I am at work, standing on aching feet (they only ache at work… weird), smiling at a customer as she tells me about her weekend. I am interested in what she is telling me – I really am. But suddenly I’m on a familiar trail, on a steep incline that leads to a peak with a view of three counties. A pair of hawks fly over. I smell sagebrush, juniper and soil. A butterfly, blue as the sky, circles my head until its course is altered by the wind. The wind is strong. The wind is always strong here and clouds race across the sky. A storm might be brewing to the south, the clouds ominous over… Oh crap. I pull myself back, finish the conversation with a twinge of guilt and hope I didn’t miss anything critical.
I am lucky to have an interesting and active job, a job that provides all the coffee I need and more pastries than I should have. I meet hundreds of people a day, and over an eight year period I transformed from an introvert to an extrovert. But can such a transformation be real? I know that whenever possible my mind and body escape to the lonely serenity of the hills and forests, to the mountains ringing the valley where I live and work.
If you opened my skull and took a look inside my brain it would probably look like a topographical map covered with a mess of trails that wind and cross and intersect. Sometimes the trails end abruptly (because I’m lost!) and double back. Some trails are dark lines from hundreds of treks, others faint from one memorable trip. This map on my brain is encompassed in just one state, all the trails confined within a political boundary. But the state is big, and the possibilities are endless. I know I’ve barely scratched the surface of discovery and adventure.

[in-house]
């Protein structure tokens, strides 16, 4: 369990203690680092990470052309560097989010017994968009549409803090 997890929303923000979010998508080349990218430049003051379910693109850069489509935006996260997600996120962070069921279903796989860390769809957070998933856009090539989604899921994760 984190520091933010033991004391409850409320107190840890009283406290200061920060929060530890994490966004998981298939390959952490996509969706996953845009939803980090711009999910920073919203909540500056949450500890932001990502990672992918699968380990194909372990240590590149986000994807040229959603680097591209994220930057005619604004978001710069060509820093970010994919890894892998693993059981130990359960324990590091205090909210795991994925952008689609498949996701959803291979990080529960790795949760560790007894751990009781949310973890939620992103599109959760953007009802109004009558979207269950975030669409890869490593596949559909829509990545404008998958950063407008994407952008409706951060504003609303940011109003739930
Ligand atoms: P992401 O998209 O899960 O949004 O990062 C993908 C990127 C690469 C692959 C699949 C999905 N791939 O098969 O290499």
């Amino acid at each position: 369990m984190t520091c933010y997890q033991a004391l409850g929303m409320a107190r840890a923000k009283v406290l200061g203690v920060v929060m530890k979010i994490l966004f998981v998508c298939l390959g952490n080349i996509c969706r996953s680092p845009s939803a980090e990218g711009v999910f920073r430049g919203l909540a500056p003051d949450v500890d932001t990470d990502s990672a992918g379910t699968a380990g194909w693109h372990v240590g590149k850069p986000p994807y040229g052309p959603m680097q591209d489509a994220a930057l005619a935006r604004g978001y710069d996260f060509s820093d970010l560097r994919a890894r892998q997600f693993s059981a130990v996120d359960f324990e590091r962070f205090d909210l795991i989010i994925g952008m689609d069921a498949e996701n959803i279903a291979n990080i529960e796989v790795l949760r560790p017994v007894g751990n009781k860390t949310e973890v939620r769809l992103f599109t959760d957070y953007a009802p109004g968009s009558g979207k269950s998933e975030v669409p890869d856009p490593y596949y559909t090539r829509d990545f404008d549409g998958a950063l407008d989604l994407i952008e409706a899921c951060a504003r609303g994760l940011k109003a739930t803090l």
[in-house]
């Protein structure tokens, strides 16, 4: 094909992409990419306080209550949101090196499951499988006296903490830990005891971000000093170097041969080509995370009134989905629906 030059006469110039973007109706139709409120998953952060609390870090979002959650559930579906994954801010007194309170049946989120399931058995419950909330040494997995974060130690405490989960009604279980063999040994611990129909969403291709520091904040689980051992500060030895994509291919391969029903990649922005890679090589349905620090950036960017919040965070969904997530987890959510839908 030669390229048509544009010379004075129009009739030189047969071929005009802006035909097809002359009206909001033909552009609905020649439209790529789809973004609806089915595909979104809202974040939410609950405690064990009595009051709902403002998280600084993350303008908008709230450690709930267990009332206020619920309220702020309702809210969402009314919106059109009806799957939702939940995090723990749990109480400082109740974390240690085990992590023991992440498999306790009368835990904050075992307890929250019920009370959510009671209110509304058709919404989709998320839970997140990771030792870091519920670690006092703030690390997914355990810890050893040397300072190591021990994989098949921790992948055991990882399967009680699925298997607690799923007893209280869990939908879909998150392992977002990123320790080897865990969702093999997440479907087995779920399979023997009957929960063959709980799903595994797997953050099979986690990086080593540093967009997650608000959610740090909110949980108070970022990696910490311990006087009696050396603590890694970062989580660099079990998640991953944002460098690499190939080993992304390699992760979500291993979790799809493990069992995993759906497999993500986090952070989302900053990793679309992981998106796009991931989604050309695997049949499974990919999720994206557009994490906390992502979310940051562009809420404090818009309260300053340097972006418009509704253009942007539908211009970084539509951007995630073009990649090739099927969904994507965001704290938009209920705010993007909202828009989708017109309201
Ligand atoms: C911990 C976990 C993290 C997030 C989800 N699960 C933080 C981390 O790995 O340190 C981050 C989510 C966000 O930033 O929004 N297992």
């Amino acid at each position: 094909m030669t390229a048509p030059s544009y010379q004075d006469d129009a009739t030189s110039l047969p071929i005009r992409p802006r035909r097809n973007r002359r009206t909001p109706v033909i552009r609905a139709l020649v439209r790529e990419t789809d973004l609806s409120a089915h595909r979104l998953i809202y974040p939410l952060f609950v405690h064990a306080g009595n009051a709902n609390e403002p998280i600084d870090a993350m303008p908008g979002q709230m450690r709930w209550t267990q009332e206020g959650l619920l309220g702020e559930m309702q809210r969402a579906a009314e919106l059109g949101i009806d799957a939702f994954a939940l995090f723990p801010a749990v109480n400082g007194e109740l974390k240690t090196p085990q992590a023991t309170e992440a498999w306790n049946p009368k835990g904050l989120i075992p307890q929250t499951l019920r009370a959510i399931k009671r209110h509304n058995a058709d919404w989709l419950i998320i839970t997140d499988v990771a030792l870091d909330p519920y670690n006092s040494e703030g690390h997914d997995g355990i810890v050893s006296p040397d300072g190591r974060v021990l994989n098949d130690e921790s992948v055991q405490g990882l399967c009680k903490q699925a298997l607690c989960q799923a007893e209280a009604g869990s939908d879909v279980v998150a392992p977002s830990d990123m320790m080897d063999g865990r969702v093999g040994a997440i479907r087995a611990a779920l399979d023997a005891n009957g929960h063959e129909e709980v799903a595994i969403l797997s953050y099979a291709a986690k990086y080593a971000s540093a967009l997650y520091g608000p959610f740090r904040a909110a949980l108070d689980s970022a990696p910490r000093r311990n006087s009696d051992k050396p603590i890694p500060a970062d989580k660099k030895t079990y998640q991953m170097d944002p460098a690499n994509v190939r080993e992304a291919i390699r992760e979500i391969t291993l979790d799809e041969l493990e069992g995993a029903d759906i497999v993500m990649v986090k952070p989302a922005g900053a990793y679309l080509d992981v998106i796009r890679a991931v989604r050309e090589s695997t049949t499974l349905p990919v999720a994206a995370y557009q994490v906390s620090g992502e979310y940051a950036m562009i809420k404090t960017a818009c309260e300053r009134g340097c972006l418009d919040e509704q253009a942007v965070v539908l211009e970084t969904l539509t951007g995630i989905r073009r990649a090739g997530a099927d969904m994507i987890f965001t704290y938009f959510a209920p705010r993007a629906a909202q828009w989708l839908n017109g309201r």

All my life I loved the forests and mountains, but running there brought an unexpected richness to my life.
All running is good, I believe that. I started as a road runner and will soon complete my twelfth marathon. But for the past few years, when I run on the road, I struggle to get myself out the door. I struggle to put on my shoes and just go, knowing I’ll feel good afterwards.
When I run on the road I think about finishing, of getting in the miles, of having a good pace. I try to get lost in music, a song at a time.
I never listen to music on the trail.
On the road I try to stay alert. I watch for distracted drivers and traffic lights. I count street lights and keep a close eye on my watch.
On the trail I keep an eye on the trail. I get distracted by deer and squirrels. Sometimes I fall. Now and then, I remember to look at my watch. If I see something interesting, I stop and look. If I hear something interesting I stop and try to figure out what it is (and will it eat me?).
On the road… I just run. Get it over with, feel good about it later.
On the trail, sometimes I push myself, work on my speed. Sometimes I do hill repeats. Sometimes I have a destination, a mountaintop or a new trail to explore. Sometimes I have no destination and I go where the trail takes me. Sometimes I sit down in a grove of trees and eat real food. Most of the time, I have a dog with me. I take a lot of pictures.
I would never take my dog on a road run.
I have a road marathon that I love. I’ll do it every year that I can run, and I’ll do the training required. But I’m pretty burned out on the whole road thing.
I love running, but the road no longer calls to me. It’s the trail that is etched onto my brain.
So I leave work and hit the road, to drive to the trail.